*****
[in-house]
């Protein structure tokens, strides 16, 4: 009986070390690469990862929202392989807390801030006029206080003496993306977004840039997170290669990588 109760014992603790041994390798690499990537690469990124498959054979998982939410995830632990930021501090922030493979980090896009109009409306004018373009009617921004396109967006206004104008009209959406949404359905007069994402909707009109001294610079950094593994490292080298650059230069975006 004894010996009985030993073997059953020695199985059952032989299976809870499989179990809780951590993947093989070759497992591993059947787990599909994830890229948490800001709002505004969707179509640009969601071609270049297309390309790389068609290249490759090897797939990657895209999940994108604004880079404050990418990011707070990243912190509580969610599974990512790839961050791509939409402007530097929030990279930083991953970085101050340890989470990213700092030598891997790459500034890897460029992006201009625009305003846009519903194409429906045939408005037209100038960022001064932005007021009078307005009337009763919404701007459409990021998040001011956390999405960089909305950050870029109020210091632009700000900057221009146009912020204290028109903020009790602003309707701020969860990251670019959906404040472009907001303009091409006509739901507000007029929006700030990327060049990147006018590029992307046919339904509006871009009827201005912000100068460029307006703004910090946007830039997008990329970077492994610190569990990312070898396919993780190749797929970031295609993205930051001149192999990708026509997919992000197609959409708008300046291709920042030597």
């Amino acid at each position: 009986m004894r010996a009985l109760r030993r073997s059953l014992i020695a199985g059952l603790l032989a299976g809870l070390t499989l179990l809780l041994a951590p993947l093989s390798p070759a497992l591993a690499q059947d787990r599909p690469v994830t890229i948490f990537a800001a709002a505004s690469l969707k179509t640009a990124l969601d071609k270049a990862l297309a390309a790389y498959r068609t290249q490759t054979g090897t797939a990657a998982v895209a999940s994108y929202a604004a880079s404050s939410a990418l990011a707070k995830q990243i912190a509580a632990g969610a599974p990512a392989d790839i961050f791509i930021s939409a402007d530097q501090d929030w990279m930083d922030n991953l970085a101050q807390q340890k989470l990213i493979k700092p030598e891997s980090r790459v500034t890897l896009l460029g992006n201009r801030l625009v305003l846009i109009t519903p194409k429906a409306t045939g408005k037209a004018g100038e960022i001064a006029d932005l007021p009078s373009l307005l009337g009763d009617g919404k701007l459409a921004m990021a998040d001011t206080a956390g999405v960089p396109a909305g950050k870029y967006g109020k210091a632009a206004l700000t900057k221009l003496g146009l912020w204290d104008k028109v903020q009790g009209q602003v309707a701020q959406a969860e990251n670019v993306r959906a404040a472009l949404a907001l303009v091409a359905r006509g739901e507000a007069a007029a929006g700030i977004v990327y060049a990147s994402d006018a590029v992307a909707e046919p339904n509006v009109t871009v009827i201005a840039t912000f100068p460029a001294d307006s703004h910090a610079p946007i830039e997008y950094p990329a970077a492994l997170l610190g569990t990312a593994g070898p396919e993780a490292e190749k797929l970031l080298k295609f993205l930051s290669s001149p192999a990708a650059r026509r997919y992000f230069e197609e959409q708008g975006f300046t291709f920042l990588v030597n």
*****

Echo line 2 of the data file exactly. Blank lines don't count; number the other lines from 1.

């Protein structure tokens, strides 16, 4: 009986070390690469990862929202392989807390801030006029206080003496993306977004840039997170290669990588 109760014992603790041994390798690499990537690469990124498959054979998982939410995830632990930021501090922030493979980090896009109009409306004018373009009617921004396109967006206004104008009209959406949404359905007069994402909707009109001294610079950094593994490292080298650059230069975006 004894010996009985030993073997059953020695199985059952032989299976809870499989179990809780951590993947093989070759497992591993059947787990599909994830890229948490800001709002505004969707179509640009969601071609270049297309390309790389068609290249490759090897797939990657895209999940994108604004880079404050990418990011707070990243912190509580969610599974990512790839961050791509939409402007530097929030990279930083991953970085101050340890989470990213700092030598891997790459500034890897460029992006201009625009305003846009519903194409429906045939408005037209100038960022001064932005007021009078307005009337009763919404701007459409990021998040001011956390999405960089909305950050870029109020210091632009700000900057221009146009912020204290028109903020009790602003309707701020969860990251670019959906404040472009907001303009091409006509739901507000007029929006700030990327060049990147006018590029992307046919339904509006871009009827201005912000100068460029307006703004910090946007830039997008990329970077492994610190569990990312070898396919993780190749797929970031295609993205930051001149192999990708026509997919992000197609959409708008300046291709920042030597």